This post was written by Leigh, who usually pens CHG's Veggie Might column.
Greetings darling CHG readers! I've missed you ever so. The most exciting thing happened since I was here last. I went to Rwanda to teach crochet to the girls of the Ubushobozi Project, and I'm bursting with joy to share with you a first-hand account of your generosity in action.
You may recall that Ubushobozi is a vocational training center that teaches at-risk teenage girls sewing and life skills that set them on a path of empowerment and self-sufficiency. Students are provided lessons, materials, a sewing machine, a salary and a daily meal, health care for themselves and members of their households, and so much more. They learn to be independent, how to run a business by selling the tote bags and clothes they make, and that people are invested in them and their success.
And they dance…do they ever dance!
Back in the spring, Kristen and I introduced you to Aline, who was in particular need of a kitchen. Aline studies and works at Ubushobozi to support her two sisters and ensure the youngest, Diana, gets the formal education not afforded to Aline and Olive, the older sister.
The sisters' house was in disrepair. The roof leaked, the windows had no shutters, the door had no locks, and of special interest to the CHG community, the house had no kitchen. The girls cooked on a charcoal stove outside in the elements rain or shine, and when the rain was too much to light a fire, they took their cook pot to a neighbor or, as often, went without supper. You rallied to Aline's aid and quickly raised $200 so Aline and her sisters could build a new kitchen.
Immediately, after the fundraiser in March, a terrible rainstorm took off Aline's leaky roof and damaged the walls of her house. With our blessing, the Ubushobozi directors allowed Aline to use the kitchen money to make emergency repairs to her roof and walls, and as soon as the rains passed, replenished the kitchen money from the general fund.
Cut to August: Aline has one of the swankiest houses in her village, with doors that lock and everything.
On my visit, our crew, that included me, directors Betsy and Dolinda, and founder Jeanne, rode on motorcycle taxis (oh dear Maude, I thought I was going to die) to the girls' village to check out their digs. Our first stop was Aline's house. The village was immediately abuzz with the news that "mzungus" (non-Africans) had arrived.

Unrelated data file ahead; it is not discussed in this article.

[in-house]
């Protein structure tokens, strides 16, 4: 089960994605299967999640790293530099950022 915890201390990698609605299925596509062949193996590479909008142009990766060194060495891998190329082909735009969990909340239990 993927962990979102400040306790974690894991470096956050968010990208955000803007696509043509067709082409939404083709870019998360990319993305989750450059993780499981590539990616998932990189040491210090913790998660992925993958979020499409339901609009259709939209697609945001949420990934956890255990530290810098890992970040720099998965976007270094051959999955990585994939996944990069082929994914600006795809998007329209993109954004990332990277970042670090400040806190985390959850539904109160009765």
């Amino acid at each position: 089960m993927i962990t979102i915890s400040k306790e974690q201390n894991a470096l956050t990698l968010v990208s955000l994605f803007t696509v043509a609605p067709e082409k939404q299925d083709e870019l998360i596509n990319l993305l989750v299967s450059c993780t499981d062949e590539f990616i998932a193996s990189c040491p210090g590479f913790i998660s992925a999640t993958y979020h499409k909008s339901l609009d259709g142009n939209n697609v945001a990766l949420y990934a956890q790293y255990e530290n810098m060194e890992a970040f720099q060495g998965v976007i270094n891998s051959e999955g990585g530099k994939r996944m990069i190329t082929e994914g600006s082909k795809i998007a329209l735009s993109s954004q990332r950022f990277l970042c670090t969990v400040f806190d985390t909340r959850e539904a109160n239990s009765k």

Escorted by a number of small children from the village, Betsy and I almost burst into tears when we saw Aline's house. The crumbling mud bricks we'd seen in photos were smoothed over with an adobe-like clay. A new tin roof gleamed in the sun. Doors and shutters were obviously new, with shiny locks to protect the girls at night. Diana took us around back.
There it was: Aline's kitchen, a brand-new mud-brick structure standing fresh and bright among the banana trees and bean poles. It had ventilation windows near the roof and a stone floor. Since it was the dry season, the stove was still outside, but the kitchen stood ready to withstand the rains to come—the rains that are pounding them now.
Aline poked her head from inside the house, just emerging from a bath.
"One minute," she said smiling, and popped back inside. A few minute later, she joined us outside, draped in vibrant fabric, showing off her kitchen and posing for pictures. She disappeared again and Diana led us to the living room.
Their tiny house was neat and tidy. The only light came through the high windows. We sat in wicker chairs around a wooden coffee table and chatted and laughed with Diana and Faustin, Ubushobozi's gardener, who also lives in the village. We marveled at all the work that had been done. After about 30 minutes, Aline finally joined us, fully dressed in a polo shirt and long skirt, proffering heaping plates of food.
"I cooked," she exclaimed, proudly serving her guests.
The meal was a delicious stew of potatoes, chayote, onions, and spices. I was only able to identify the chayote after I asked what we were eating. Aline jumped to her feet, disappeared for a moment, and returned to plop a chayote on the coffee table in front of me. She called it something else, but I can't recall the Kinyarwanda name.
After our fabulous, filling meal of squash and potatoes, we took 100 or so more pictures with Aline and Diana and made motions to leave. But it was not goodbye. Our group grew in number with every home visit, and this was merely our first stop—and first meal.
If you're still not sure of your impact on these sisters, Dear Readers, know this: these girls' lives have been changed. Because of your generosity, they are now protected from the rain and from robbers, they can eat a full meal despite the weather, and they have a pride in their home that is visible on their faces. And this pride extends to others in their community. They are an inspiration to those around them, and the more their lives improve, the more they can do to help their friends and neighbors.
Okay, I'm going to cry again. Thank you, CHG readers, for your constant support of us, Aline, Ubushobozi, and the good you do wherever you go.